This proactive approach to failure overshadows the strange path that the pharmaceutical company Pfizer took on the 7th January 2018. Their announcement that they were terminating all research focused on finding new drugs for Parkinson’s and Alzheimer’s disease was accompanied by the removal of all of information on their website dealing with the topics of neuroscience – go to their ‘Therapeutic areas‘ page, neuroscience is gone (as if it never actually existed). The one page that still exists for Parkinson’s disease (Click here to see it… before it too disappears), is actually an article borrowed from the Gethealthystayhealthy website. Admittedly you can still search their website for Parkinson’s, and this provides a list of the contact details regarding previous clinical trials (Click here to see those search results), but there is precious little in feedback regarding what happened in any of those trials.
It should be said that Pfizer is not the first pharmaceutical company to removed content from their website following such a decision, but this sort of industry practice only highlights the lack of constructive learning-based feedback that the aviation industry encourages.
To their credit, Pfizer’s has provided an explanation about why they made their decision.
Dr Mikael Dolsten. Source: Twitter
Dr Mikael Dolsten, M.D., Ph.D., President of Pfizer Worldwide Research and Development, outlined in the company’s explanation on the Pfizer website (Click here to read it), that:
“This decision was driven by science; not cost. As the fourth largest investor in pharmaceutical research and development worldwide, we expect limited impact, if any, to our overall investment in R&D as a result of this decision. Our reallocation of funding will allow us to place greater focus on areas where we believe we have the strongest possibility of bringing important therapies and vaccines to patients in the near term.”
This explanation is both reasonable and nonsensical at the same time.
It is reasonable because, yes it is in the best interests of the shareholders for Pfizer to focus on what it believes it does best. However, if the decision is not going to have an material impact on the “overall investment in R&D” then why make it at all? If neurological conditions make up such an inconsequential component of R&D, why not simply continue research on them?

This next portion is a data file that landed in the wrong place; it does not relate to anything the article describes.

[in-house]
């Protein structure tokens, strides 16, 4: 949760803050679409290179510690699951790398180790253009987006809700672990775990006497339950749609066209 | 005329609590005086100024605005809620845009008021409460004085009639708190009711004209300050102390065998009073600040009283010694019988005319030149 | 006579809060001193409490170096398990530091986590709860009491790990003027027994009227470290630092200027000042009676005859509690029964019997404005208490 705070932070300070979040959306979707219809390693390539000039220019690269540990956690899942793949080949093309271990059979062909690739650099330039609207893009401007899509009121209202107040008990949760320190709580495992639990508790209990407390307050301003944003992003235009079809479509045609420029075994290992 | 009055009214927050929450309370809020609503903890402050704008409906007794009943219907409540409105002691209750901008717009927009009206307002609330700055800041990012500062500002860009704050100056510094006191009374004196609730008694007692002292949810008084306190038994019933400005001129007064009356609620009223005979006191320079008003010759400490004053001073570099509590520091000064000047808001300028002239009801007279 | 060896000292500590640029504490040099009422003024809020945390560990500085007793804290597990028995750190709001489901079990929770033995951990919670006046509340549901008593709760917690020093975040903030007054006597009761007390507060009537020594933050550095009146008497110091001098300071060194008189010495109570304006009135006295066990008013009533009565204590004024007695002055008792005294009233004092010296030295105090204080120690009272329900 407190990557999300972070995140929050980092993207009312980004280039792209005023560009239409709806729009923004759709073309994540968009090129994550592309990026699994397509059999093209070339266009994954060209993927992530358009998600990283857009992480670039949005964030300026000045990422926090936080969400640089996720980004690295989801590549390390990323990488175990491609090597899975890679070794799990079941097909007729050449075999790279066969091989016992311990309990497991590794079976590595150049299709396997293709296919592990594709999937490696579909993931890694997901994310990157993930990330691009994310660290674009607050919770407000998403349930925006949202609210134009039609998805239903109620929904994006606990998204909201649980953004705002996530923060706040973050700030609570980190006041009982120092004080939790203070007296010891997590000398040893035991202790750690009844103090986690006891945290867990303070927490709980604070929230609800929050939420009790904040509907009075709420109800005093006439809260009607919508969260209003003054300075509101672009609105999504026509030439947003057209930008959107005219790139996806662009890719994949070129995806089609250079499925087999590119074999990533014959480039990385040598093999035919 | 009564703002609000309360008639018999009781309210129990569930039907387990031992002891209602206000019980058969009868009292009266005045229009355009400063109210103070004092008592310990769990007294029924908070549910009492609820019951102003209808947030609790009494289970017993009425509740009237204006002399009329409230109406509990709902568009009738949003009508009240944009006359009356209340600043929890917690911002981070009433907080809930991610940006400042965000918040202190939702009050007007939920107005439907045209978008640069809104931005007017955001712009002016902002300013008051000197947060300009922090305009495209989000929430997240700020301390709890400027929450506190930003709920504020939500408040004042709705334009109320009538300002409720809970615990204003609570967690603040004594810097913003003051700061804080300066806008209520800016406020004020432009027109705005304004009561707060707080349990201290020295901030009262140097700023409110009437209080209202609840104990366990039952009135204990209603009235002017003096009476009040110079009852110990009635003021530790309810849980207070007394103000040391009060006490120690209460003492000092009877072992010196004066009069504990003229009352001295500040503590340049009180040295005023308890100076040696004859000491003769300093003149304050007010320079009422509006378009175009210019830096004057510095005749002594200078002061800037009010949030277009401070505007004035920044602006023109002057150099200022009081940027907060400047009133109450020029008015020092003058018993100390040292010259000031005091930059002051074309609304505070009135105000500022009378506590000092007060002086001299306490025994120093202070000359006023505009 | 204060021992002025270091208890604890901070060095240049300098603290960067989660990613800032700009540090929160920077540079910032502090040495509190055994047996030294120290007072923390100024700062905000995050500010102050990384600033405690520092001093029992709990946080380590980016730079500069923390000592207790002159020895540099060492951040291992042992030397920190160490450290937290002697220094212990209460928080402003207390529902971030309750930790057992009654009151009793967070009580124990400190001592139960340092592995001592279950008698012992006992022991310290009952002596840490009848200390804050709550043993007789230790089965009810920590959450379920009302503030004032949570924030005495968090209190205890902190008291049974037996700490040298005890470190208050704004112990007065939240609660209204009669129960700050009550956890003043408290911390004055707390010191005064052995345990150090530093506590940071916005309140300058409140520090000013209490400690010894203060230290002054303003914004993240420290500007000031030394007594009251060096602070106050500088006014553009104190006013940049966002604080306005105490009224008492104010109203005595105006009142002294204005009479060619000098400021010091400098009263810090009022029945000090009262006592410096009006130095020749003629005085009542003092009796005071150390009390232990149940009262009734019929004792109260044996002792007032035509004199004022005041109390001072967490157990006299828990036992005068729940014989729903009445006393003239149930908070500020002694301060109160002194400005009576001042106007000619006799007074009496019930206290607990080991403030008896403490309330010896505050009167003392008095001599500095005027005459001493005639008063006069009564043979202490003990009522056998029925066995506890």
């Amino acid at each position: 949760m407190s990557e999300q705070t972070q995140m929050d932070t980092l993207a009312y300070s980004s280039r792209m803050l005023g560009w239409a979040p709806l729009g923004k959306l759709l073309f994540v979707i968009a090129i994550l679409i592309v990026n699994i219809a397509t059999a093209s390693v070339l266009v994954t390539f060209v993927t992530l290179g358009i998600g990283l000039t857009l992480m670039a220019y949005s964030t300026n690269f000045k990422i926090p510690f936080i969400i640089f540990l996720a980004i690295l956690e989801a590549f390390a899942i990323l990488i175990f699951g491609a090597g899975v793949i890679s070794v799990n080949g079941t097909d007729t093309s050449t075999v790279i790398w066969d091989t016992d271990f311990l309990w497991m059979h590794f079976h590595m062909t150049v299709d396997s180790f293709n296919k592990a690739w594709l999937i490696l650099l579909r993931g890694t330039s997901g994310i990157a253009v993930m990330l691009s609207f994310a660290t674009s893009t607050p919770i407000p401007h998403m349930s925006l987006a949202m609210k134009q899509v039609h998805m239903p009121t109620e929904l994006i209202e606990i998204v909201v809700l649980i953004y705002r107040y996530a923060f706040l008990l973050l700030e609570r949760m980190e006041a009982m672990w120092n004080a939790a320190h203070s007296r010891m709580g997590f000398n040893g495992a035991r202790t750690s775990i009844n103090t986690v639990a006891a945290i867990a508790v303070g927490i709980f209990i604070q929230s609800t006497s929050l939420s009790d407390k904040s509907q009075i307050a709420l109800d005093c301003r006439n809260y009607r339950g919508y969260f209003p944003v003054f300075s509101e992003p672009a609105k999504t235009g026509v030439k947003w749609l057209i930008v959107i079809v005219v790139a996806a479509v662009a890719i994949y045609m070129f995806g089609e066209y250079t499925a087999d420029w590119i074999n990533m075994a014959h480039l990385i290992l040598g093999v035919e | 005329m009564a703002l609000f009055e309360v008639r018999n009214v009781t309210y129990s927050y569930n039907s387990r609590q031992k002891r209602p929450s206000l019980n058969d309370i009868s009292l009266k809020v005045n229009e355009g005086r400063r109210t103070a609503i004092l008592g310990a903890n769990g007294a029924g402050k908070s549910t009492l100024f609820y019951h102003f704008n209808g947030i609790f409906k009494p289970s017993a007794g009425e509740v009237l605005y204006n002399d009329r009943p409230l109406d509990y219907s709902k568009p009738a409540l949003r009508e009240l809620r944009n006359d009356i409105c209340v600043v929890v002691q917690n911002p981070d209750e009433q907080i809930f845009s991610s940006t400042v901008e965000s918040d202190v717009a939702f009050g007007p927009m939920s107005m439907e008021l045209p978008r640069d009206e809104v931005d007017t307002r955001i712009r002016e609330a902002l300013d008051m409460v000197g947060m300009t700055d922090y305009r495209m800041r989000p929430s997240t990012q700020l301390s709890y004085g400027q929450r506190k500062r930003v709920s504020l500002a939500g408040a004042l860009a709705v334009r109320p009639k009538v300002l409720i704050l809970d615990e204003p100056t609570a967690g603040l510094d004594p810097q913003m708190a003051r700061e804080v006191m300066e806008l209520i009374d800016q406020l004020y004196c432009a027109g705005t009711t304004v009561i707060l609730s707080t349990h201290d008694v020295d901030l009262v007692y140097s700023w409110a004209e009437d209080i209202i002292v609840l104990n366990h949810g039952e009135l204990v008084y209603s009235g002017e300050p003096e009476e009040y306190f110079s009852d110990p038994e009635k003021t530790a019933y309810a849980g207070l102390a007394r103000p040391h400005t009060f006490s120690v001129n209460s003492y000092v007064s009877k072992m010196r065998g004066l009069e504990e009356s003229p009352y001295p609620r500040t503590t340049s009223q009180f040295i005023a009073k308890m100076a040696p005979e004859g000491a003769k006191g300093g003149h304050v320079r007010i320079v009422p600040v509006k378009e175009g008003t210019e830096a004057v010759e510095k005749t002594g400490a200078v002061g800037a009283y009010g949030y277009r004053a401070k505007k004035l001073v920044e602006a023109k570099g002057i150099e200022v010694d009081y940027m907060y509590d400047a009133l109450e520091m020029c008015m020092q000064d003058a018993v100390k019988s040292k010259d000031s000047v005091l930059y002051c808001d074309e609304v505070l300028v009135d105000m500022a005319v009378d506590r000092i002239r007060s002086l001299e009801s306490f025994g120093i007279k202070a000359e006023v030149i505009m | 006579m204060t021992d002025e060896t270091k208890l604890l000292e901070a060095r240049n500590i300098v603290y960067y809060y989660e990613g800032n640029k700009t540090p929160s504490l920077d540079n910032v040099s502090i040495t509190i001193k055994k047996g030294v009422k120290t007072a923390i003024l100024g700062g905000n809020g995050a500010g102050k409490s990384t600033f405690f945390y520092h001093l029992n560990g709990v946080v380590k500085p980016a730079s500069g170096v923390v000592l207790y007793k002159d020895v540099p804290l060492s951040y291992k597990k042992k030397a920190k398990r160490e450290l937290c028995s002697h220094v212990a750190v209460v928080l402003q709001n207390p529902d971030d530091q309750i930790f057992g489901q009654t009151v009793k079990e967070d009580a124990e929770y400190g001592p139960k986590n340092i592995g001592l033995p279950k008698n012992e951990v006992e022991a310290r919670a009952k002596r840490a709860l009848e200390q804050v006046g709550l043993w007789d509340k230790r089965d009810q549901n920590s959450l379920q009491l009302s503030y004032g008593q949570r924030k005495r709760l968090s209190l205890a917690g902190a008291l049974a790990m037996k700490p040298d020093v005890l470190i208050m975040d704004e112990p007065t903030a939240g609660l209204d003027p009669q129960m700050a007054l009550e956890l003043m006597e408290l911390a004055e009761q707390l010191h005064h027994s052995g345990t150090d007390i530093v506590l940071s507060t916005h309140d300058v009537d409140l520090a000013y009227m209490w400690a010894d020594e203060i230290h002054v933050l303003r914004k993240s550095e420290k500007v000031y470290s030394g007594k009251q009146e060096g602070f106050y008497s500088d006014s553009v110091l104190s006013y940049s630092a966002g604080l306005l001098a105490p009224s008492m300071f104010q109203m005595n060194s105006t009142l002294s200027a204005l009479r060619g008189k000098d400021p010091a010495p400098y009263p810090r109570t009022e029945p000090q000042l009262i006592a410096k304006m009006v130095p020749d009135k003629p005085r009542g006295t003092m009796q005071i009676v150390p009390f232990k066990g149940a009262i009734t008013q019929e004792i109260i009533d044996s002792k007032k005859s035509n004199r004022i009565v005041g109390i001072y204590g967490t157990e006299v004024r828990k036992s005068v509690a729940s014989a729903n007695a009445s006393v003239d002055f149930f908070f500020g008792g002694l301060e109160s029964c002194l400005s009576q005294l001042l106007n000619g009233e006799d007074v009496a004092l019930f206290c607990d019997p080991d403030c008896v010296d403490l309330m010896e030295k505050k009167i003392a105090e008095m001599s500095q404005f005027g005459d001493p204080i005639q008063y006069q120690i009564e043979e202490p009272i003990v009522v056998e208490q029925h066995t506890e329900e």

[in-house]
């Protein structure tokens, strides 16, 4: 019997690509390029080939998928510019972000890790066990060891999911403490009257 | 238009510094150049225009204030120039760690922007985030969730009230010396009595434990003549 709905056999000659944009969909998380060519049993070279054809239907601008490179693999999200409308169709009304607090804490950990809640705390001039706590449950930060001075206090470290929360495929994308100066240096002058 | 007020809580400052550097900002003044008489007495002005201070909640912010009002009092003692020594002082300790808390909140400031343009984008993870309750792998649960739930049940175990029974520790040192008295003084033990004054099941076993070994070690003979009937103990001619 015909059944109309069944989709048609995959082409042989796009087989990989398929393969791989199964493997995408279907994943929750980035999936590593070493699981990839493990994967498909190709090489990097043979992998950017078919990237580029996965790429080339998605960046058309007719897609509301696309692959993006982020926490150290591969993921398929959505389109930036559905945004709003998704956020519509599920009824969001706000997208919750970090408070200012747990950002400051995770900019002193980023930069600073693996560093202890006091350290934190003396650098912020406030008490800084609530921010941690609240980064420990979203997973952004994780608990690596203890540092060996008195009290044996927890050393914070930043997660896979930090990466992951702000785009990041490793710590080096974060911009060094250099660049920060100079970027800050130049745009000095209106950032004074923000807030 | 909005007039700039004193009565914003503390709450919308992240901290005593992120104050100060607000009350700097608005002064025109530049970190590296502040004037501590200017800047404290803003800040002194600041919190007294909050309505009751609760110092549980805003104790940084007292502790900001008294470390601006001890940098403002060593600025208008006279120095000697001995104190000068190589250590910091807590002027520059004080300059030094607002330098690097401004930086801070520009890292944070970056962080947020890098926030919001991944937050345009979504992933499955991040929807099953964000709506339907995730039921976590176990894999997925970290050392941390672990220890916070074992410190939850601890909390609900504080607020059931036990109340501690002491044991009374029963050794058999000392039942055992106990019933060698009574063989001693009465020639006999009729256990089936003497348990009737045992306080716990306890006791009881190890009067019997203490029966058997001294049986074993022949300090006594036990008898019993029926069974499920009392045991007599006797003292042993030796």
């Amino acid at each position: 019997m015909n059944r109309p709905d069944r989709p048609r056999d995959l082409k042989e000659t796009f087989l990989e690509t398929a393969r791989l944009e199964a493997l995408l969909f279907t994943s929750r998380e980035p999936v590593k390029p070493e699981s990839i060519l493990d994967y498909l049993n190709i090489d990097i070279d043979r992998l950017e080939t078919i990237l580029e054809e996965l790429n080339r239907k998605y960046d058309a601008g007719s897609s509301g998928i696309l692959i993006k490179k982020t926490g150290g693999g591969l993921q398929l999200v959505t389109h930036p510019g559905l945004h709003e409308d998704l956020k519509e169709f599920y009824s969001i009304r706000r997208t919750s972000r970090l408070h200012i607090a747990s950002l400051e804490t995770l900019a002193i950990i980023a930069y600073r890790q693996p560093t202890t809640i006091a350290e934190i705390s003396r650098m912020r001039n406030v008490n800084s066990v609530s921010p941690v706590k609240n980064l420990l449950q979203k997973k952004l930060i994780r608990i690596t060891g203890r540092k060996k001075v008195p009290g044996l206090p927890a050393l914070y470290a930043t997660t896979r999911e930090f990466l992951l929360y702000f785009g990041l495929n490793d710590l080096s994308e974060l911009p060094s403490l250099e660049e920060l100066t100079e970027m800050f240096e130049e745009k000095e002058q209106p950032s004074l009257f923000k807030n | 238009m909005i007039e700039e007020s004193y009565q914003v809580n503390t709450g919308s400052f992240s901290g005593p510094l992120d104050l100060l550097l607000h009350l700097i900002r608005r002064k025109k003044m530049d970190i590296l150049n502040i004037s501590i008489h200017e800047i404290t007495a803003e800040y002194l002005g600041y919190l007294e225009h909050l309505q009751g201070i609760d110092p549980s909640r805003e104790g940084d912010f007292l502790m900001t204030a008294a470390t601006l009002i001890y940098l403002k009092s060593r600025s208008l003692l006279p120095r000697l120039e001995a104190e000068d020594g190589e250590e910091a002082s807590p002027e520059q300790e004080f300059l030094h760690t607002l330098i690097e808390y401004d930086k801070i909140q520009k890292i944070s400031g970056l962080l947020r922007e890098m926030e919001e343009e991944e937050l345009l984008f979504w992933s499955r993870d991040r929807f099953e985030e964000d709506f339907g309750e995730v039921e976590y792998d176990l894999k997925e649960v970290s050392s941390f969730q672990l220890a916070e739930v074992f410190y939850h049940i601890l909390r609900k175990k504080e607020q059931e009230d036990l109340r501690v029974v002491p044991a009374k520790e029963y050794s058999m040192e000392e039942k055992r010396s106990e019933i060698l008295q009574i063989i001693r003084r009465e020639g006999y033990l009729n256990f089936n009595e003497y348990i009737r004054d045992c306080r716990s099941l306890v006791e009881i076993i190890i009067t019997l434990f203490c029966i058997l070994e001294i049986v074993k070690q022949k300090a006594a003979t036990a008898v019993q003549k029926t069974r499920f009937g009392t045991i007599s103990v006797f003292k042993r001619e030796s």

But more importantly:
Why make this decision/announcement in such a public fashion?
Why would any company alienate itself by making such a demoralising decision for a large community that it claims to care for? The share price did not jump in the following days, so there was no financial gain for investors. Why wouldn’t Pfizer just quietly and slowly wind things down and avoid the negative press? As far as public relations disasters go, the Pfizer announcement was exemplary and one can foresee future MBA students using it as a case study in how things should not be done.
If we are going to celebrate the rewards and successes of this industry (for example, Dr Mikael Dolsten was the 2016 winner of the Foundation for the National Institutes of Health award honouring 20 years of support for advancing biomedical research – Source), then we should also embrace the failures and learn as much as we can from them as a community. All the information (minus the sensitive intellectual property) should not be deleted from a company’s website, but rather be made available for scrutiny. Only this way, can we all move forward.
And as the airline industry has demonstrated, this more proactive approach is in everyone’s best interest.
2. An inconvenient truth: Brain actually is hard
The reality of neurodegenerative clinical trials? Source: Schumpetercentre
The history of drug development for brain-related conditions has thus far been a story of chance and cosmetics.
Many of the drugs that we use for neurological conditions started out their lives as potential treatments for other conditions. For example, the first antipsychotic, called Thorazine, was originally tested as a sedative in the 1950s. It failed as a sedative, but when given to people with schizophrenia it miraculously stopped their hallucinations and the research community was able to notch it up as a break through treatment for psychosis. Similarly, the first antidepressant, called Imipramine, started out being paraded around as an all new type of antipsychotic. It also failed, but clinicians kept on using it when they noticed that it seemed to improve the mood of individuals taking it. While the skilful observations of the clinicians testing the drugs allowed for them to be re-oriented to alternative uses, it was extremely lucky for the companies developing those drugs that they were not costly disasters.